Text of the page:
Executive privilege disputes have been and will continue to lie at the intersection of legal, political, and policy concerns.  Although the political dynamics of each issue are unique, or at least distinct, it is critical that both the executive and the legislative branches recognize and respect each other’s interests.  Thus, both branches should agree on procedural issues – that is, upon a means by which these disputes can be resolved by accommodation in the first instance, and then, as a last resort, by a prompt and fair judicial proceeding if an accommodation is not reached.

  1. Proposed Measures

1.      Proposal 1:  Congress should enact legislation that allows the House or the Senate to ask a court to appoint a special prosecutor to investigate and prosecute criminal contempt charges when the executive branch has refused to comply with a congressional subpoena and the Justice Department refuses to present the case to a grand jury. 

2.      Proposal 2:  Congress should enact a civil contempt statute that applies to subpoenas issued to federal officials, whereby either House can civilly enforce its subpoenas in federal district court.1

3.      Proposal 3:  At the outset of each Congress, Congress and the executive branch should, on a bi-partisan basis, agree to a protocol for resolving privilege disputes.  The protocol would deal with issues such as the steps both sides should take as part of the accommodation process, the alternative means of obtaining certain types of information, the manner in which privilege should be invoked, the officials who should participate in the discussions before the parties resort to litigation, and similar issues.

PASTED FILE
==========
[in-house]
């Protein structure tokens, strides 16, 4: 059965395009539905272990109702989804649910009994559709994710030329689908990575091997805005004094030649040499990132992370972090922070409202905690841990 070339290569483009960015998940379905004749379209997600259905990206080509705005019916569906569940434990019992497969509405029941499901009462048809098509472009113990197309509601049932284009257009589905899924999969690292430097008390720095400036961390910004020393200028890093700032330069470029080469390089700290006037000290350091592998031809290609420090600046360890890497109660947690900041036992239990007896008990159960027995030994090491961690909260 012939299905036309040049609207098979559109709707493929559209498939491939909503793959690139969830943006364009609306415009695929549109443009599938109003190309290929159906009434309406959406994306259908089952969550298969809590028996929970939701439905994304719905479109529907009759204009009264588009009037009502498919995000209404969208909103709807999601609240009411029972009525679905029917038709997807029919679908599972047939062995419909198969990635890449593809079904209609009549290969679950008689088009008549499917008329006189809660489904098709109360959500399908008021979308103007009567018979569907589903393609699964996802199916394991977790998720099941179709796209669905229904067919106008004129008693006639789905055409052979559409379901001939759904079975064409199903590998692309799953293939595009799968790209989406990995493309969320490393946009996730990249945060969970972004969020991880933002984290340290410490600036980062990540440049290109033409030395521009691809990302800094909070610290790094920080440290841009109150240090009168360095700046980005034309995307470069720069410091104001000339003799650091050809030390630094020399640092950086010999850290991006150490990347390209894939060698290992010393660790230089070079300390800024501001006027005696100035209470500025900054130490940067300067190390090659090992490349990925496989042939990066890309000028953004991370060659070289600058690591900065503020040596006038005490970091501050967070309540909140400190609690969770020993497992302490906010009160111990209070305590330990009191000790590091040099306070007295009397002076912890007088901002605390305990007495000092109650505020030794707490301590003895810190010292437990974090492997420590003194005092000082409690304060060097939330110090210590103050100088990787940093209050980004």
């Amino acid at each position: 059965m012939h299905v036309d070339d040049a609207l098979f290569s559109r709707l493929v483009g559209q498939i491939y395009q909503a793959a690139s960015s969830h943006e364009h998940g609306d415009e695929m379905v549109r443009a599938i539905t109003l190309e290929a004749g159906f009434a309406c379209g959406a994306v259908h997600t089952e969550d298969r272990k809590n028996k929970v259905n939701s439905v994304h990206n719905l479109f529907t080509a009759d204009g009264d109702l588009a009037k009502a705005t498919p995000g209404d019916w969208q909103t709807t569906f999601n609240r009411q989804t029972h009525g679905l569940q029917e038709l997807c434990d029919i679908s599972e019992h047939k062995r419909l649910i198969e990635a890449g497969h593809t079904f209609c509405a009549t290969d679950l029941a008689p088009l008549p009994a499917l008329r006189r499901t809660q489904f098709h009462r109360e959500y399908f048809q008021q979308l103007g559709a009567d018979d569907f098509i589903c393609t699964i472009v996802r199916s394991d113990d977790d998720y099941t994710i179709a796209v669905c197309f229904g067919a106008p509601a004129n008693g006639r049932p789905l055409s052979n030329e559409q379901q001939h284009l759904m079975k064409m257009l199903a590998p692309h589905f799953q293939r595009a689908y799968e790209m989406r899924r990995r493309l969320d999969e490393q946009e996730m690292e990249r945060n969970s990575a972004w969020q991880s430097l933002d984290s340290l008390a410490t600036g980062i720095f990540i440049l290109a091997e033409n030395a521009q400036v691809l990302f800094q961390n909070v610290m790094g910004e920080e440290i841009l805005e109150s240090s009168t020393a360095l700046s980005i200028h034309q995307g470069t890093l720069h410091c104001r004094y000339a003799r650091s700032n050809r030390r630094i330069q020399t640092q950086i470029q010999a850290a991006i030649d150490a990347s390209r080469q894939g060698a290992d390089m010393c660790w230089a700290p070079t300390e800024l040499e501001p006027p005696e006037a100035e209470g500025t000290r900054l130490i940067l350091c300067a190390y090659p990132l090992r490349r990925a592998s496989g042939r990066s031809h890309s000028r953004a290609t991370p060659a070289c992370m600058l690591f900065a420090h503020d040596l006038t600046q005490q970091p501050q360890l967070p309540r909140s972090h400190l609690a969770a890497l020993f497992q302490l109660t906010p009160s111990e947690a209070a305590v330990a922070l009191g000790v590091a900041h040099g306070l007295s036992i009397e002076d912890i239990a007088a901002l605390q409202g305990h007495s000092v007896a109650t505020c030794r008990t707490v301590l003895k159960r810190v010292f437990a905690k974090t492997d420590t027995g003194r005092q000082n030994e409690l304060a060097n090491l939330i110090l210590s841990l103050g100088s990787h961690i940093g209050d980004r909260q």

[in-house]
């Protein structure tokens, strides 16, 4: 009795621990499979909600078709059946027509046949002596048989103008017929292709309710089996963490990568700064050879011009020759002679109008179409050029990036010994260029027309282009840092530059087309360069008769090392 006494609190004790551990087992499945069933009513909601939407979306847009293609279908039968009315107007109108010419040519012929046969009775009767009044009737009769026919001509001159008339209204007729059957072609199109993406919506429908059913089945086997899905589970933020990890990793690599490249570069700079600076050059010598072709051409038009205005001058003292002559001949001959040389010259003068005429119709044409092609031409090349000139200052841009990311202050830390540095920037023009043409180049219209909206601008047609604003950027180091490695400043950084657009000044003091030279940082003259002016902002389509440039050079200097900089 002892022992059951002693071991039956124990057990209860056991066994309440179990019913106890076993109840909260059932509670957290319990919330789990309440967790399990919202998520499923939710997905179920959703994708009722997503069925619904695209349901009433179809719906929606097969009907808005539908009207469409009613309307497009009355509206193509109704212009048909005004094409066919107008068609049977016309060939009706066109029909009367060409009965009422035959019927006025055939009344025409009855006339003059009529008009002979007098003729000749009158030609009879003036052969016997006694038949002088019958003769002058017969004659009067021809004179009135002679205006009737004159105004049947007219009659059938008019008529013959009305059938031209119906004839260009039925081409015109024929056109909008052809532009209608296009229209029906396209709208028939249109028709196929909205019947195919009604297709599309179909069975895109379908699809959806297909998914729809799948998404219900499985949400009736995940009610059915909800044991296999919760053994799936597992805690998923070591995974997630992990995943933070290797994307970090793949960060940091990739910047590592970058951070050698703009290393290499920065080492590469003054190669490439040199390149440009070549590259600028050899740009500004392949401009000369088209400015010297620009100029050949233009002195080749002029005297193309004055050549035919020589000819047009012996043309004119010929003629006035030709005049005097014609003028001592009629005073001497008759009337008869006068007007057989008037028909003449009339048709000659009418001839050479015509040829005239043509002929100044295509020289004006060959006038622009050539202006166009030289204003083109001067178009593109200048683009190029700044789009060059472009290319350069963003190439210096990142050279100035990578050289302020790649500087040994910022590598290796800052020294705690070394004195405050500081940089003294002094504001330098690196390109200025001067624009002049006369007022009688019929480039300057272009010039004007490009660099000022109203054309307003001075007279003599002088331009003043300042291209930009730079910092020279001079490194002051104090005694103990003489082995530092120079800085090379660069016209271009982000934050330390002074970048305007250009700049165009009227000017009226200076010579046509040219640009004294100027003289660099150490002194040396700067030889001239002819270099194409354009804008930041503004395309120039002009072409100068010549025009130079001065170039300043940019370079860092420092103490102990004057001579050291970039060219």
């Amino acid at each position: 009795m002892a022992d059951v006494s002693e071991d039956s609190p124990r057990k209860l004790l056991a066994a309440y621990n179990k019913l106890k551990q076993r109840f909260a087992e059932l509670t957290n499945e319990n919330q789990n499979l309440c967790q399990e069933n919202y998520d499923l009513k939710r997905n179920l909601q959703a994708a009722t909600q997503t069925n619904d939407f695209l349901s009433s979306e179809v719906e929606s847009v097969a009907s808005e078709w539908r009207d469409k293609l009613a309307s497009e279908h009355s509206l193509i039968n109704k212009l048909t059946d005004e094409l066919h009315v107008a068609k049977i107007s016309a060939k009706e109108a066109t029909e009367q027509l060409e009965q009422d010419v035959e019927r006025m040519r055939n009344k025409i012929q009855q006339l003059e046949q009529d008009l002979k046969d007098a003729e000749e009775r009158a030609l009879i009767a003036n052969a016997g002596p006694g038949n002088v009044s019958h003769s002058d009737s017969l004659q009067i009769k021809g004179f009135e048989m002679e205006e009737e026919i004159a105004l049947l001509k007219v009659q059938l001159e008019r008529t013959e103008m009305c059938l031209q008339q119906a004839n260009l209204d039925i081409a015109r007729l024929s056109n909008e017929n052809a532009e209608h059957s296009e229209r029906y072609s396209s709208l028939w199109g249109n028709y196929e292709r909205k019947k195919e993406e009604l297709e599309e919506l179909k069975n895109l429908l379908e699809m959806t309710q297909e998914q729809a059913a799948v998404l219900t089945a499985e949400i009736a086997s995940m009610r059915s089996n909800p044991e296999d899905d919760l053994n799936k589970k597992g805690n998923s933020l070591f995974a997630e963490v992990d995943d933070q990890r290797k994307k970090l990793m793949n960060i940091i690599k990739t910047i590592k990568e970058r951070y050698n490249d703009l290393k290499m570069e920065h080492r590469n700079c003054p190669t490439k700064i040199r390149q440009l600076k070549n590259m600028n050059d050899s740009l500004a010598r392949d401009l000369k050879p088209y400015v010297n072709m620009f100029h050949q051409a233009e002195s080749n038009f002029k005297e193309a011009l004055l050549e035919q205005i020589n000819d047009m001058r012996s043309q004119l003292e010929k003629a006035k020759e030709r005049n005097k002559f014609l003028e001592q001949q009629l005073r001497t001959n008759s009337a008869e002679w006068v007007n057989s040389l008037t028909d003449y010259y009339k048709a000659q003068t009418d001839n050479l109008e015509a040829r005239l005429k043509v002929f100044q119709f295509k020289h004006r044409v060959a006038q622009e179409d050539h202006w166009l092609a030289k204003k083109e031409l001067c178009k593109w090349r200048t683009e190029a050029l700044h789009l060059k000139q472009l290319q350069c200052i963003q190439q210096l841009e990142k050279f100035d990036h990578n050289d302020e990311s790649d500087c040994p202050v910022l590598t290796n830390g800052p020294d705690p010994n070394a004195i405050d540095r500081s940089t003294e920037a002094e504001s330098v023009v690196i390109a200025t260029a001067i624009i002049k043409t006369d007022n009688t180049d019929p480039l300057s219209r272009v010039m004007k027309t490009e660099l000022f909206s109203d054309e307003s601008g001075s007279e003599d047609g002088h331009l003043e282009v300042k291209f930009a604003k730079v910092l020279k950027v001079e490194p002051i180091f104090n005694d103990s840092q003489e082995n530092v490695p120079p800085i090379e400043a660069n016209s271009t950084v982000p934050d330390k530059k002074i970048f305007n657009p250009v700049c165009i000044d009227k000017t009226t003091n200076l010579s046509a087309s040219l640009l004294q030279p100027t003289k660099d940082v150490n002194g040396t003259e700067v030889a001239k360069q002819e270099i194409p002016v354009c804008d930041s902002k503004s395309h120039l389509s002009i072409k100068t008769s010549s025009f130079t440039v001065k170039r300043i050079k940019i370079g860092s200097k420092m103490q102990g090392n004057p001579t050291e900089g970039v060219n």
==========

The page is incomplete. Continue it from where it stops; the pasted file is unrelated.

III.       Allies*

            American Association of Law Libraries

                        Mary Alice Baish, Acting Washington Affairs Representative
                       
baish(at)law.georgetown.edu
                        202-662-9200

American Library Association

                        Lynne E. Bradley, Director
                       
bradley(at)alawash.org
                        202-682-8410

Association of Research Libraries

                        Prudence Adler
                       
prue(at)arl.org
                        202-296-2296 (ext. 104)